Into this tense, charged and rapidly disintegrating environment is cast Abraham Richards, former National Guardsman recently returned from a tour in Afghanistan. It’s a clever character to bring in, allowing Raab to deftly juxtapose the discomfort and dislocation of returning to a supposedly peaceful United States – which is still alien after years fighting and bleeding overseas – only to find out that in many ways its just as militarised and oppressive as the country Richards has returned from. Raab takes some time to lay out just how difficult it is for Richards to start readjust to civilian life – friendships renewed with difficulty, the lack of jobs for ex-soldiers, the horrific memories – and then starts to subtly blend in the conspiracy theories. Strange lights, people going missing, fights randomly breaking out at a ski resort – it isn’t long before Richards is thrown full-tilt into a rapidly-expanding situation that threatens to overrun the entire county.
Into the void steps Sherriff Cecil Kotto – a character that I have absolutely no doubt in proclaiming the best new character I’ve encountered in 2018 – and quite possibly the whole time I’ve been reading, even beating titans like Lee Child’s Jack Reacher, who remains one of my favourite authors. When Kotto is first encountered, it’s easy for the reader to laugh at him – and, to be fair, Raab deftly brings out all of the humour and befuddlement to be found in the copious conspiracy theories that proliferate the internet and other forums like bars and outdoor gatherings. Kotto is the living embodiment of a typical conspiracy theorist, effortlessly throwing out barbs about the Illuminati, the Trilateral Commission, the faking of the Moon Landings, and a thousand other kooky theories. There’s an element of subversive humour here, with Raab often gently poking fun at these theories and the people who espouse them, but it never feels like he makes a judgement or outright condemns Kotto or his fellows, particularly given the nature of the plot.
On the one hand, Kotto is the embodiment of the wry (and often outright comedic) sense of humour that runs throughout the novel, and it would have been easy for Raab to write Kotto as some skin-deep paranoiac fighting aliens and masonic lodges. But the genius of this novel, and ultimately Raab’s writing, is that he goes deeper – much deeper. He’s rapidly fleshed out as a three-dimensional, evolving, character, with some interesting thoughts on the situation that unfolds. A scene that’s stuck in my head for a long while after finishing the book is where Kotto first takes Richards on as a deputy; after some basic physical training, he suddenly confronts the veteran with a ‘thinking’ task, giving him a series of envelopes with strange contents – newspaper clippings, internet articles, dollar bills and the like. It’s all the sort of fodder that conspiracy theorists come up with every day, and Kotto has Richards use a draft board, pins and red thread to try and put them together. Mystified, he does so, and there is a great element of comedy here as he tries to make sense of it all; but while a lot of it is paranoid ranting and nonsense, Kotto quietly points out that he’s put together some basic, uncomfortable truths – linking money to politicians, for example, and connections between power, funding and the use of drama in news reports. It’s a thoughtful take, and to me highlights something crucial – that there can be elements of truth in conspiracy theories, it just gets buried under nonsense and paranoid rantings.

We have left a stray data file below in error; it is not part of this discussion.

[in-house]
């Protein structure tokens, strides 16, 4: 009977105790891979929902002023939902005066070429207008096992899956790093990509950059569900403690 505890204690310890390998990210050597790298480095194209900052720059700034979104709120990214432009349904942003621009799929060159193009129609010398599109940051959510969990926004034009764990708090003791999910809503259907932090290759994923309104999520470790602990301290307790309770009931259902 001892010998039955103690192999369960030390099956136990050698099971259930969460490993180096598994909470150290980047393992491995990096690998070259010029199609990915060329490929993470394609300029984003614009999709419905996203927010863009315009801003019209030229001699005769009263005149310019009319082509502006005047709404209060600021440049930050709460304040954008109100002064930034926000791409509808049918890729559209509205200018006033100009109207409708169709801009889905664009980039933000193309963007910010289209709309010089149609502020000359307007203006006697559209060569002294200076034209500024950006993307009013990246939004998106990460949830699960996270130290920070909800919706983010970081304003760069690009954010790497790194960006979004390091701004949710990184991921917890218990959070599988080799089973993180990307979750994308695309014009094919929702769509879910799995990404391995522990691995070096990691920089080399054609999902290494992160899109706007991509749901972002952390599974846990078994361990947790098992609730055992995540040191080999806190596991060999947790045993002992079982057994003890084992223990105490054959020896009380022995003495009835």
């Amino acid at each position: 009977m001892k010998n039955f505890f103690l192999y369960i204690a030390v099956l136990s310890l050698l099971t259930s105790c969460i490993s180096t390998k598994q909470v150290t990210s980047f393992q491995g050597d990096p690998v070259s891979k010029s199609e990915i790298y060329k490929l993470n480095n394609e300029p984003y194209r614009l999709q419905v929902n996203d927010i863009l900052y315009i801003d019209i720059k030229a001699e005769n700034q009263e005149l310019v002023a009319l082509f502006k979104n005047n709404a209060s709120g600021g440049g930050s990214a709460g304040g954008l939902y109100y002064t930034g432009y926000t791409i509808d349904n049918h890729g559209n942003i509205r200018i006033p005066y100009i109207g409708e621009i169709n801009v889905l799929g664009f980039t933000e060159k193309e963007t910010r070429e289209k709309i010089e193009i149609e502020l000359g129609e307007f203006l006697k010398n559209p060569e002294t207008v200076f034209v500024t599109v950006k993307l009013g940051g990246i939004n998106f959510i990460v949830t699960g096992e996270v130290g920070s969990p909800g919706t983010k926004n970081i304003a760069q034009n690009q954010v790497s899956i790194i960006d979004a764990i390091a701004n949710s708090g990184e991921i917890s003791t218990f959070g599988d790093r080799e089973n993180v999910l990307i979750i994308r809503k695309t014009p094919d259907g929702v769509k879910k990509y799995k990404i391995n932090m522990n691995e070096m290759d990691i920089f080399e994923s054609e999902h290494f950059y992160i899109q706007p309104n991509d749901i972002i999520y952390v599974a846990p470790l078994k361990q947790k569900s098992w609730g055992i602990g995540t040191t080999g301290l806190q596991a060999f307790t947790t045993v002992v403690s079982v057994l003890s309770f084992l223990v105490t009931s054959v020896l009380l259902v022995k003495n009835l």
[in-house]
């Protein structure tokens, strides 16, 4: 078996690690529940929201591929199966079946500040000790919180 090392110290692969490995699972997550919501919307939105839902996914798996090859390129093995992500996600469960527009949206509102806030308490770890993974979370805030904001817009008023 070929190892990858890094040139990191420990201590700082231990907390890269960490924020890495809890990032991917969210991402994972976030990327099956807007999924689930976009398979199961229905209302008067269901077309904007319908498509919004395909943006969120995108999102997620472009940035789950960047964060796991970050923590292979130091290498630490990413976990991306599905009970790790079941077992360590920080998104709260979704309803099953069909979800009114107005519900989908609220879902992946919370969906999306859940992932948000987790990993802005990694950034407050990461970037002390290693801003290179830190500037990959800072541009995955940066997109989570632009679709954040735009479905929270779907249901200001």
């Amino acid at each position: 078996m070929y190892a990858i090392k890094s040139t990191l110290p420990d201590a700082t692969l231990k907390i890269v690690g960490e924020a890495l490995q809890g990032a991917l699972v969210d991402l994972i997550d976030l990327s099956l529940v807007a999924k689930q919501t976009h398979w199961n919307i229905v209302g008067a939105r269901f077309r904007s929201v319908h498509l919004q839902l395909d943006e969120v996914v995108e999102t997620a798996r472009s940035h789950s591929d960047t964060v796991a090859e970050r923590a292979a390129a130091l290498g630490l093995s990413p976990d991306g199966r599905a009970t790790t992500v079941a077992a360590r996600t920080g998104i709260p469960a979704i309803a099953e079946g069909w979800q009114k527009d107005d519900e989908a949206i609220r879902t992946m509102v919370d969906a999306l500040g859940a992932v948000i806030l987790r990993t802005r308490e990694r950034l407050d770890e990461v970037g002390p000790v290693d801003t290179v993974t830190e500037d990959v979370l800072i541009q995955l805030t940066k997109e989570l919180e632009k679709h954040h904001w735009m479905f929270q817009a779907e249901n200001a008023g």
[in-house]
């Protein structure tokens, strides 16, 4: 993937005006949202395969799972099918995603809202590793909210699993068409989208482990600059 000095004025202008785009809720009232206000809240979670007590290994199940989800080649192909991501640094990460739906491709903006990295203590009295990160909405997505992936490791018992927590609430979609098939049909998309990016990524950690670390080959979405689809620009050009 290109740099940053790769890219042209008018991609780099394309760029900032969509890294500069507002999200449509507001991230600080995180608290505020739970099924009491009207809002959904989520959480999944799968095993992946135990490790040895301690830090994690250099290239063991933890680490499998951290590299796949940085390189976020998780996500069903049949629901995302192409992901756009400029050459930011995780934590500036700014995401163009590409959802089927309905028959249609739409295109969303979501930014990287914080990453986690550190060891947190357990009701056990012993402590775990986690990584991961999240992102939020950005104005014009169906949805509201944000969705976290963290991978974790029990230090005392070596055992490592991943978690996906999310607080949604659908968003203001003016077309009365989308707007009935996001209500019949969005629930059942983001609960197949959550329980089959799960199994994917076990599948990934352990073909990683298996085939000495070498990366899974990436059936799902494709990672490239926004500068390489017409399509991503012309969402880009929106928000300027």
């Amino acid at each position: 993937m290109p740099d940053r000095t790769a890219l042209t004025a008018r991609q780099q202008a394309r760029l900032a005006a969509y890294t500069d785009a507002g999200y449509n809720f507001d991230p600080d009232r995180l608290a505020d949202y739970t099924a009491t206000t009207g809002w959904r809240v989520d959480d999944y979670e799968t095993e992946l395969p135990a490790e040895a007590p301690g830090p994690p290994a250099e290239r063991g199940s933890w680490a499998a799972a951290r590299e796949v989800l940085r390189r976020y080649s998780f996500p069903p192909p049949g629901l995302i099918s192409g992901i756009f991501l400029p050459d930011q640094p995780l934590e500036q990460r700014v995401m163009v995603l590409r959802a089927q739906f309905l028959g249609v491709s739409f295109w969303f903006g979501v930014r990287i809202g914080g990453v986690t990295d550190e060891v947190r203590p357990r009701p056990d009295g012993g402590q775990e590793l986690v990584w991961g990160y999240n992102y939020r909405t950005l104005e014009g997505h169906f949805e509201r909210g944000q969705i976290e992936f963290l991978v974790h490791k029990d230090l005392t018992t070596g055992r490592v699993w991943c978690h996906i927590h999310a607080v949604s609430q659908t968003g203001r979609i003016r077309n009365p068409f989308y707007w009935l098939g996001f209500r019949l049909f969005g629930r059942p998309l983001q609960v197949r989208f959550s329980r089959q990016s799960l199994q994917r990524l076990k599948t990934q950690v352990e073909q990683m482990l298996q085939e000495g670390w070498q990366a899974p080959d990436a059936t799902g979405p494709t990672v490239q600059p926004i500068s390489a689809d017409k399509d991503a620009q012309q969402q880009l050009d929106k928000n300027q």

So there’s a great sense of humour running through the novel, and also some brilliant characterisation, particularly with Kotto, Richardson, and the relationship that develops between them. But this isn’t just a character study title – Raab also seamlessly integrates a complex and detailed plot that draws on practically every trope associated with weird horror, and conspiracy theories in general, and mashes into a gigantic, terrifying and often darkly humorous plot. He’s an excellent horror writer, which is amply demonstrated when the moonshine begins affecting enough of the population that they turn into blood-thirsty mods. There are some great action scenes, some quite gory in ways I hadn’t expected, and Raab also takes the opportunity to highlight the inadequacies of the militarised SWAT that work in the county – despite all of their advanced weaponry and thuggish tactics, they’re completely ineffective against the crazed citizens. The craziness escalates quickly and smoothly, and Kotto is such an engaging, original and outright enjoyable character that you’ll happily follow him as he struggles to end the chaos. There are so many fantastically witty lines and unhinged scenarios that I alternated between cringing at some outright body horror and laughing at a quip or inference made by the Sherriff. For example, I’d never heard of the Red Cross being accused of mass murder before, but despite being an insane theory, the way Raab blends it in with Kotto’s other rantings made it hilarious.
This review hasn’t even begun to dig into the depths of The Hillbilly Moonshine Massacre, and as much as I want to go into more details – the aliens, the surprising empathy shown to the main antagonist by Raab, the character development by some of the other cast, the incredible scene where Kotto and Richards take mushrooms and acid in order to travel into another dimension to locate the moonshine still – that would take an entire essay. I might actually write that one day, because god this book got under my skin in the best possible way. But I’ll finish up by proclaiming this to be one of the best books I’ve read in 2018, if not for many years in the past. Brilliant characterisation, great action scenes, deft development of atmosphere, and a constant, unsettling barrage of horror blended with conspiracy theories and a wickedly sharp, dark sense of humour all blend into one fantastic creation. I’ve read it several times now, and I can only urge you – fellow reader – to do the same. You absolutely won’t regret the decision.